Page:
vacancies advertise contact news tip The Vault
facebook rss twitter

Review: KFA2 Stream HD wireless kit

by Tarinder Sandhu on 30 August 2011, 15:00 4.0

Tags: KFA2

Quick Link:

Add to My Vault: x



The wonders of perspective show a laptop's 13.3in screen to appear bigger than a 46in Sony LCD TV's. KFA2's receiver can be spied on the left-hand side, and the transmitter rests to one side of the laptop.

Flick around Windows and the movements are represented lag-free; it's impossible to determine whether the laptop's hard-wired to the larger LCD screen or not.

Seamless wireless transfers

Fire up a game and, still, the transfer is seamless in a line-of-sight evaluation. Audio, too, is carried perfectly and is, to our ears at least, exactly the same as if run through a 3m-long HDMI cable.

Latency, the bug-bear of wireless kits, is invisible when gaming: KFA2 quotes a sub-millisecond latency and we have no reason to disagree. Switching off the laptop's screen and leaving the TV to run the Call of Duty: Black Ops alone proved perfectly playable by using just the mobile machine's keys.


And no problems to report when playing back Inception through the laptop's Blu-ray drive. Getting up close and personal with the 46in TV's display showed a clean, clear picture that was, as far as we could tell, identical to one running when hard-wired via HDMI.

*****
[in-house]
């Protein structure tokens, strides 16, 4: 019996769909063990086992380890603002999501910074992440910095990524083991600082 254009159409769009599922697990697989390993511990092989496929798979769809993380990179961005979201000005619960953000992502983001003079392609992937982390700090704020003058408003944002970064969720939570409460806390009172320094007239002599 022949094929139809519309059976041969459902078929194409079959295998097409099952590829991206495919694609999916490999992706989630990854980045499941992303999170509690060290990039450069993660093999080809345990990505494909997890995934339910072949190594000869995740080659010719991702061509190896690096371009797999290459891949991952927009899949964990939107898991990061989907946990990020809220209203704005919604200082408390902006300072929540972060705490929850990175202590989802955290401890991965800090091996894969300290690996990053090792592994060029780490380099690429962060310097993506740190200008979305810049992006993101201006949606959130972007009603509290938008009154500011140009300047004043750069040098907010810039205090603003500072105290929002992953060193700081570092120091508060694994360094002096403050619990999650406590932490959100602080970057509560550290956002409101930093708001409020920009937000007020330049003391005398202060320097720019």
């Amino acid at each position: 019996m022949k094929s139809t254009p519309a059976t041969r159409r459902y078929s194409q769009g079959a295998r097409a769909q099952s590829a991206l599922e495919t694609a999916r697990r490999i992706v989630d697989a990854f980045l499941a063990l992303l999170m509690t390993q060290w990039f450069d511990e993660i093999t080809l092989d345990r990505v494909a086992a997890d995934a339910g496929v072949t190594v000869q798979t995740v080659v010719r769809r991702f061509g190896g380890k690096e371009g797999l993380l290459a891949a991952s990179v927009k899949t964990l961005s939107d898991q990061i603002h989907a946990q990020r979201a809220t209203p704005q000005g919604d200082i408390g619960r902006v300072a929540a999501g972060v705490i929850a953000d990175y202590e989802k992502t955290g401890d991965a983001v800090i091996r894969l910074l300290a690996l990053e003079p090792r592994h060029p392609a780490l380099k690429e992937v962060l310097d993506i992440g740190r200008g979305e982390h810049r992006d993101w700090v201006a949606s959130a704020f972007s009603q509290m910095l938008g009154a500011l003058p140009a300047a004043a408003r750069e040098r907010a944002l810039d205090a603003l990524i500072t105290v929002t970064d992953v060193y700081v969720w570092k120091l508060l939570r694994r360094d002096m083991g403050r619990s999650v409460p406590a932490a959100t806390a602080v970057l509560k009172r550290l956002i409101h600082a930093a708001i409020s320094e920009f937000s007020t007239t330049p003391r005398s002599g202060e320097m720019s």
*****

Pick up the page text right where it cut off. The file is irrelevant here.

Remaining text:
We then positioned the laptop 15 feet away with two intervening walls liable to cause signal interference. Here, the Stream HD exhibited the same performance as observed from six feet away, that is, a seamless transfer from laptop to screen. You wouldn't use it for gaming in this view-obstructed state, we imagine, but videos and Blu-rays played just fine. Be aware, however, that running the transmitting dongle from the USB port can eat into your battery. We noted that our Llano laptop's power-draw increased from 21W to 24W - not much, but it will impinge on battery life.

KFA2's Stream HD works well and wasn't tripped up by anything we could throw at it. The WHDI connection isn't limited to laptops, either, it works with HDMI-equipped devices such as the PlayStation 3 and Xbox 360.